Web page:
Our dependence on technology also causes us to fall into bad habits. How many people come home and immediately reach for the remote, or fire up the computer to check e-mails or watch YouTube? This can be very entertaining, but it also can contribute to the decline of our physical and mental potential. So many modern conveniences begin to govern us, instead of the other way around.
The good news? There are ways to help your children – and yourself – break out of the bad habits that instant gratification creates. It all has to do with setting goals and working to achieve them. And at Personal Success Systems Academy, we have the knowledge and expertise to help you do just that.
Reaching a goal will have its obvious rewards. Whether you’re trying to lose weight, save money or get a new job, you know going in what the benefits will be, which serves as motivation, to be sure. But it’s not the only reason to aspire to something. Take the lunar landing of 1969, when astronaut Neil Armstrong, upon becoming the first person to set foot on the moon, famously offered, “That’s one small step for man, one giant leap for mankind.” Symbolically, the act of breaking free from the earth’s gravitational pull and touching down on the moon had a monumental impact. Yet some of the effects of that mission were much more down to earth. It’s called serendipity.
Here’s another example. When Velcro was invented in the 1940s by Swiss engineer George de Mestral, no one could have foreseen it would make it much easier for astronauts to get in and out of their spacesuits compared with using zippers or buttons. More than 20 years after Velcro was invented, the moon landing helped make it famous, and it took off from there. Skiers adapted it to their snowsuits, scuba divers found they could use it underwater and children’s clothiers came around to the idea. And upon seeing astronauts use Velcro to attach items to the inside walls of the module to keep them stationary in the weightlessness of space, it wasn’t long before the fastener made its way into households.
That’s serendipity. Because we wanted so much to put a man on the moon, we ended up with a mountain of other benefits. That’s why we should set goals that test and extend our limits.
Know where you’re going before you leave
If goal setting is done properly, there is nothing we cannot achieve. There are three main parts to this process. First, we need to find a mentor, someone who can not only set us on our path in the first place but redirect us to it should we stray. Second, we need to break down the steps and different aspects of our goal. Third, we need to determine what we want to get out of the pursuit of this goal.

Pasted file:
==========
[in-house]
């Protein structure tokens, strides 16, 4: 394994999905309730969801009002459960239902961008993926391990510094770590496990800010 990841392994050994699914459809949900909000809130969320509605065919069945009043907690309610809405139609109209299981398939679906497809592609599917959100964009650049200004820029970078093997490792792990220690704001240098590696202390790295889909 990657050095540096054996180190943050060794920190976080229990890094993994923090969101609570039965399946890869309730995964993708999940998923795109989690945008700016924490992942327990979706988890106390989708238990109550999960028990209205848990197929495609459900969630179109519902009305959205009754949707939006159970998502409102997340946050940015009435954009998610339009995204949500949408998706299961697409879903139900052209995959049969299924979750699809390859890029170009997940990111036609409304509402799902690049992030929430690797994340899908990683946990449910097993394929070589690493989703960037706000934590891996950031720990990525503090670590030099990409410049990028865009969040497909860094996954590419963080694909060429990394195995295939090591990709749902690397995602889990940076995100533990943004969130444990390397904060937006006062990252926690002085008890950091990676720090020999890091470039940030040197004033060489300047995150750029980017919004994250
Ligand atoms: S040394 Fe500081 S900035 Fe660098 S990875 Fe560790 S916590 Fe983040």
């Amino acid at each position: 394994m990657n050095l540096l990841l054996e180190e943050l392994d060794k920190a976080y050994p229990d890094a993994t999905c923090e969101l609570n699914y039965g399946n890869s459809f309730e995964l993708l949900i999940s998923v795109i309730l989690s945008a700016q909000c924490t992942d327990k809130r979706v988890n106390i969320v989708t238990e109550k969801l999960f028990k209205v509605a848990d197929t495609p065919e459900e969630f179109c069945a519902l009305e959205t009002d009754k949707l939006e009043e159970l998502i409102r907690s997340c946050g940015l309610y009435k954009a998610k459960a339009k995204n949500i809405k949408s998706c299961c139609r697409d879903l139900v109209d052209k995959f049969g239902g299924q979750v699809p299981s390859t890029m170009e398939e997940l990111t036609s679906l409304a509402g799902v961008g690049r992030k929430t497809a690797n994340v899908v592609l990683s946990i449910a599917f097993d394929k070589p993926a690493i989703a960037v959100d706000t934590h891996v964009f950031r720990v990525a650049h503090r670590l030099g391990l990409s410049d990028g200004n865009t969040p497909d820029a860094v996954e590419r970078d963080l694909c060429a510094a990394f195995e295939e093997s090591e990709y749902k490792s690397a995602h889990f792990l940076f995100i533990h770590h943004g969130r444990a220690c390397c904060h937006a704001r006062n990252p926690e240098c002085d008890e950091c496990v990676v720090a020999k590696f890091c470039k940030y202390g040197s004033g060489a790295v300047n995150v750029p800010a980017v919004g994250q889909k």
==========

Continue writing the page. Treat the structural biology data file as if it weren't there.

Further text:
In children, the third element sometimes gets drowned out by parents. Mom and Dad tend to project upon their kids what they think is important, and children in turn often will respond by resisting. If parents tell their kids to take a bath, clean their room and brush their teeth, often there will be resistance. If the children resist, you have very little chance of teaching them delayed gratification, even if you go through the goal-setting procedures several times. That’s why it is important to help children concentrate on what they love to do. That way, they’re much more likely to chase goals in life.
As this concept relates to parenting, it’s not enough to tell children, “OK, write down what you want to do and then go for it.” Most kids don’t know how to do that -- even adults don’t know how. How many people even keep their New Year’s resolutions? Most of the time it’s a struggle to keep these improvements going for even a week, much less carry them over into a change of lifestyle. People usually fail to stick with these internal wish lists because they are missing two of the three main parts of successful goal setting and achievement. While they might have a grasp of their own personal motivation, they don’t have a mentor and they don’t know how to break it down into manageable steps. How are you going to get anywhere if you don’t know what the first step is or who to turn to for help? It’s an exercise in futility. We might know what we want to get out of a given goal on an emotional basis. We might be able to picture how we’re going to feel when we accomplish it: “I’m going to make loads of money, people are going to respect me more and I’m going to feel great.” All this is important, but it’s much more powerful when you connect these feelings to something about which a person is passionate.
So how do we drastically increase our chances of success? We can start with the S.M.A.R.T. formula. First, our goal must be Specific. Second, it must be Measurable. Third, our goal must be Attainable. Fourth, it must be Realistic, or Relevant. Last, our goal must be Time specific.
Let’s use earning one’s black belt as an example. I have found that the difference between people who have a goal in mind for this process and those who don’t is night and day. I used to teach in such a way that I would tell students when they were ready for the next belt. After that they would train, and sometime later I would say OK, you’re ready for the test. The first problem with that is that our brains are non-active if we don’t have a clear picture and timetable of when we’re going to get the belt. I would ask students, “How many of you know when you’re going to achieve your black belt?” and some would raise their hands. Then I would ask, “How many of you don’t know?” and others would raise their hands. I would tell them to close their eyes and tell me what they saw. Those who had an idea of when they would complete the training would see themselves receiving the belt, or breaking a board, or being congratulated by others and feeling terrific. As for the others, their minds would be more or less blank, and for them tae kwon do would amount to training simply for the sake of training.